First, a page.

Get comfortable and settle in at the bench. Carefully and slowly fire one cartridge from one hundred yards. Where did the round hit the paper, high and right, left and low? Move the scopes adjustment screws accordingly. Wrap yourself around the rifle and fire a three round group. Were these rounds closer to the bullseye? If not, let your barrel cool down a bit, adjust your scope and try again. Perform this ritual until your rifle is grouping where you want it.
For general big game hunting in most of the country, a 200 yard zero is sufficient for the majority of our needs. Sighted approximately two inches high at 100 yards, this zero will allow you to hold "dead on" from point blank range clear out to 250 yards.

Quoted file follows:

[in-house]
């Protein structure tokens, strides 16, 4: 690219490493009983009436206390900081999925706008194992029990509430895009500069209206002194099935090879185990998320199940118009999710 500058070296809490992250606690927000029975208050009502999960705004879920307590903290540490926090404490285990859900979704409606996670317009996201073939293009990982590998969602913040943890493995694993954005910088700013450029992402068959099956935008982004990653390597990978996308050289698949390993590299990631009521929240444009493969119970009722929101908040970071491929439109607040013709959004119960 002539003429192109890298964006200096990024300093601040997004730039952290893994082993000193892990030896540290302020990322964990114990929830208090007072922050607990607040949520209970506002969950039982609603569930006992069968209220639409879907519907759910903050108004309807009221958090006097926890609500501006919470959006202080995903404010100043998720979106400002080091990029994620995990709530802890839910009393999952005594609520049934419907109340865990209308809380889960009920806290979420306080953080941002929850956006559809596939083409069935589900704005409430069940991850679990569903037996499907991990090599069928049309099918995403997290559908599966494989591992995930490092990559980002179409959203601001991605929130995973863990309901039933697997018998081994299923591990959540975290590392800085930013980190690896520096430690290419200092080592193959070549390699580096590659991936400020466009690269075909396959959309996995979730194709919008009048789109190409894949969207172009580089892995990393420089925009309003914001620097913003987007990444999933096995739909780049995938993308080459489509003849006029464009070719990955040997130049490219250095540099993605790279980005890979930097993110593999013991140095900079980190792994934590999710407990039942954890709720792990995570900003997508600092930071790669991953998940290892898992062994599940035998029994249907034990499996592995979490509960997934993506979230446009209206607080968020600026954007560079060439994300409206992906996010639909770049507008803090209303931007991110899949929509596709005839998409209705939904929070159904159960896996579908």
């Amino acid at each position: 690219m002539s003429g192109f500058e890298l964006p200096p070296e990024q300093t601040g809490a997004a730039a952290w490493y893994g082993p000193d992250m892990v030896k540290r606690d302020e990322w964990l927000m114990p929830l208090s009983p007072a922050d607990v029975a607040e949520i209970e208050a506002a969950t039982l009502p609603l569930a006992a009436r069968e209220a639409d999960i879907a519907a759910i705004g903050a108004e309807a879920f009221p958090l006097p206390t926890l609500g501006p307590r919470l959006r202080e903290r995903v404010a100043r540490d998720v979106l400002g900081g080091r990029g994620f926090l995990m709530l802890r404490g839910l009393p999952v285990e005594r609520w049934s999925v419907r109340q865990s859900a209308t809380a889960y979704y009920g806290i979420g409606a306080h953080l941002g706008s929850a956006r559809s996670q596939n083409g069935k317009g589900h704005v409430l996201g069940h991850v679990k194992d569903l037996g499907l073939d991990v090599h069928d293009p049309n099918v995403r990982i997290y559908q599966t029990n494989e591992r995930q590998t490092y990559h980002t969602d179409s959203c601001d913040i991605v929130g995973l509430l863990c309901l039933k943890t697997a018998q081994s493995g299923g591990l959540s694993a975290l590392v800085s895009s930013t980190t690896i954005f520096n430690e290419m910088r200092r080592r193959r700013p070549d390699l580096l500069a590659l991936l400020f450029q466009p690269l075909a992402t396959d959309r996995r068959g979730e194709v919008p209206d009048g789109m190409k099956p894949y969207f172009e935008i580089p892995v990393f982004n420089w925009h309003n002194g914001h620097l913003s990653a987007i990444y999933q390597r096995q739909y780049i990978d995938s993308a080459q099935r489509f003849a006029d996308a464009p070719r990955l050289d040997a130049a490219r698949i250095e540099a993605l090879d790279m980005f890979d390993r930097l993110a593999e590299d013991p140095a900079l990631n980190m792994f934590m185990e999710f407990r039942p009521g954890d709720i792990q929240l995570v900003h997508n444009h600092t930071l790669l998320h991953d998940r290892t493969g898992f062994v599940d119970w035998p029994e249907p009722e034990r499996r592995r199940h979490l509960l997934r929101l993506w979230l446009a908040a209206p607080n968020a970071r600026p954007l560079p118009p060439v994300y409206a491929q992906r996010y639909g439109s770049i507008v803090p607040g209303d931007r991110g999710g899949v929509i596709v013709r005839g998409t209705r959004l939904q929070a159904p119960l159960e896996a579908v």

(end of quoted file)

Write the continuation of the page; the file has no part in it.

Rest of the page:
If your particular hunting interests demand a different zero, or your cartridge and rifle combo are not suited to this zero, sight your rifle in according to your needs. Remington, Federal and Winchester offer ballistic tables in their ammunition catalogs that are invaluable in determining suitable zeros for different cartridges.
MDS Optics offers brand name optics such as Leupold, Bushnell, Redfield, Simmons and other fine brands.
Rifle Scope Mount Keywords: rifle scope rings, rifle scope bases, rifle scope extension rings